Posted August 29th, 2010 by 1Wrestling News Team

Ringside Remembrances — Luna Vachon


By Jay Shannon


Copyright Eric "Wrestling Maven" Rosen

Jay Shannon draws upon his 4 decades of experience as a devout wrestling fan to look at the past, present and future of professional wrestling.

“Death is the last voyage, the longest and the best.” — Thomas Wolfe

As I woke up on Saturday morning, I did my regular routine. Take the pups outside, grab a fresh glass of milk and start going through my various e-mails. There was a note from my friend, and fellow 1Wresling.com scribe, Sal La Sardo, Jr. In that e-mail was the shocking revelation that Luna Vachon was gone. She was one of the most unique, yet lovely, people in the business. I immediately scouted out several web sites, hoping that Sal had heard incorrectly about the death. Sadly, he was 100% correct. Luna has joined so many that have passed this year: General Skandor Akbar, Lance Cade, Toni Adams, Chris Kanyon, Gene Kiniski, Ludvig Borga, Jack Brisco and far too many others. While I never met Luna, I was a major fan of hers since her earliest days. With a heavy heart, I look back at the odd and wonderful career of Luna Vachon.


Luna, who’s real name was Gertrude Angelle Vachon, wanted to wrestle from the time she was a child. Her adoptive father was Paul “Butcher” Vachon. Her uncle, “Mad Dog” Maurice Vachon, and aunt, Vivian Vachon, also worked the ring wars. The Vachon family tried, over and over, to suggest different job options for the impressionable young girl. The three wrestlers knew that women’s wrestling was, back then, a really tough business with few breaks. Gertrude was persistent in her desire to perform. She often played in the rings of the then-WWWF as her father and uncle were performers there. She began to pick up wrestling moves from the women and men who plied their trade. When Gertrude refused to give up on her dream, Paul, her dad, began to train her. He turned her over to Vivian (the aunt) to learn how women’s wrestling was different from the men’s side. Vivian would eventually send Gertrude to the greatest female wrestler of all time, The Fabulous Moolah, to finish her “education”. Gertrude began her wrestling career working for Moolah’s all-female organization. She went under the name, Angel Baby, due to her youthful appearance and the fact that her middle name was Angelle.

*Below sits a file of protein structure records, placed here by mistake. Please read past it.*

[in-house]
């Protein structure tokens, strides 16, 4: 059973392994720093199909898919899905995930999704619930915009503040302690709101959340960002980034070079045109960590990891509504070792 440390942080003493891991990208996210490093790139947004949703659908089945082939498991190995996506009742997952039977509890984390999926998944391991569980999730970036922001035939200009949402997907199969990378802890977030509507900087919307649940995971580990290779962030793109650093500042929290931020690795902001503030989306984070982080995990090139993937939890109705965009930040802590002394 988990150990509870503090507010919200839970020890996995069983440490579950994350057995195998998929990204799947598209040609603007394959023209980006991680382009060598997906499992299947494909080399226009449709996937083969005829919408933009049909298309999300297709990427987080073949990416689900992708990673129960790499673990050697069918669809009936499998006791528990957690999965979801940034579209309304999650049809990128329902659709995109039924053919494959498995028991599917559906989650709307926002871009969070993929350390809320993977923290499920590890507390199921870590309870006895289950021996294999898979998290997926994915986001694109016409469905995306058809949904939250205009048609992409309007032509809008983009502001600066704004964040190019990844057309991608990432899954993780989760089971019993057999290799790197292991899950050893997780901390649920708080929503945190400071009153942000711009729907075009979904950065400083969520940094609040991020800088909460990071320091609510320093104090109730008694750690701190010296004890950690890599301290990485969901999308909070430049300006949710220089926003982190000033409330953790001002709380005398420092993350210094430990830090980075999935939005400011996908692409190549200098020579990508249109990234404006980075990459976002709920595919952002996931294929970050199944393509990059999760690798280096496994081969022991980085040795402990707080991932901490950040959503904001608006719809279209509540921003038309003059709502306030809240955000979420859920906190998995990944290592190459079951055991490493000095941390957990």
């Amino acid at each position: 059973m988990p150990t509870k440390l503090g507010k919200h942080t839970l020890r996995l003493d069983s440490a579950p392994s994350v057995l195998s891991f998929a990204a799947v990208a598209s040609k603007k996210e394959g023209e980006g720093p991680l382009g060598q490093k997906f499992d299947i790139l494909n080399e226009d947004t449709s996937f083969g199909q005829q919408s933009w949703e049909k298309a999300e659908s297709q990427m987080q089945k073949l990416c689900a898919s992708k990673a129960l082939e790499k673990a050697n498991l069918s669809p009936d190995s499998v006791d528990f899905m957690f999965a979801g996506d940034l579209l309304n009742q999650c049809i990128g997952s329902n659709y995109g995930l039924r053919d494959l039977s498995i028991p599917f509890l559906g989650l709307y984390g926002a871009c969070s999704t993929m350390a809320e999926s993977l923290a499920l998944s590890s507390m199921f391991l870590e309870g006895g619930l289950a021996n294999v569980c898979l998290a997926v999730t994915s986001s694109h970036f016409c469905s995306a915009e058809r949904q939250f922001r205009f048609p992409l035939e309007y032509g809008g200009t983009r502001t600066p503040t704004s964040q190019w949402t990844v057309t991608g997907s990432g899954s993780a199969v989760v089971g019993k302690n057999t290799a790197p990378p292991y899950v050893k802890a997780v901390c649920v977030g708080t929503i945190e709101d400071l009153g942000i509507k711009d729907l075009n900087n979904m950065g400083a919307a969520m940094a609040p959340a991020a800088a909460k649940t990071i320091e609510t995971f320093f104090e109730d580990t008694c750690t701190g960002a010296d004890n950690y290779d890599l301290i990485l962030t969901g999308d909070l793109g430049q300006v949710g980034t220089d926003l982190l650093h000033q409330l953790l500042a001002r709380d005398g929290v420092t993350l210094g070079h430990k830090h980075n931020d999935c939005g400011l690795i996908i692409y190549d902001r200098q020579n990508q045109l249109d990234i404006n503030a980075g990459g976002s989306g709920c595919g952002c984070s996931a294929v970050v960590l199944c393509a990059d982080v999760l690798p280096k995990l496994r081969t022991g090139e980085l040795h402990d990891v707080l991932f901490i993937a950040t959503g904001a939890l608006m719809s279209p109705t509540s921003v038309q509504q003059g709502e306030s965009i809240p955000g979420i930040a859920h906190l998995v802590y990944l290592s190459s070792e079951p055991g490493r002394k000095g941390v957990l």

In the mid-80s, Gertrude moved to Florida. She portrayed a shy, reporter named Trudy Herd. She was brought out to present an award to Kendall Windham. Kevin Sullivan crashed the presentation and Trudy was accidentally struck. Over the next few weeks, Sullivan took Trudy into his Army of Darkness fold. The story was that his semi-Satanic rituals corrupted her mind. She eventually shaved half of her head (much like Bob Roop) and began painting her face in vein-like lines. She joined forces with The Lock (Winona Littleheart) as the Daughter of Destruction. The demented troupe would travel the Southern Corridor over the next few years. Eventually, Luna would become The Lock (in the Houston/San Antonio market). Sullivan replaced Winona with his real-life wife, Nancy (The Fallen Angel). I remember seeing her on the local Dallas station that carried Paul Boesch’s Houston-based group. While we all stared at the scantily-clad Fallen Angel, I always noticed Trudy, in the back. Eventually, she would shave her head into her trademark Mohawk.

By the late 80s, women’s wrestling had undergone a major revival. The WWF and Japan (as well as other groups) had incorporated women into their product. Before heading to the WWF, Gertrude made several tours of Japan,as Angel, Angel Baby and Angel Vachon. By the early 90s, she had accepted a position in the Stampede organization in Canada. She served as the manager/valet to the masked Blackhearts tag team. The team was composed of her then-husband, Tom Nash, and her future husband, David “Gangrel” Heath. She would take the duo down to Puerto Rico for a tour. During that tour, she touched base with her contacts in the WWF to try and get her men (especially Heath) a job. They were interested in Heath. They were also very interested in the unique-looking second generation star.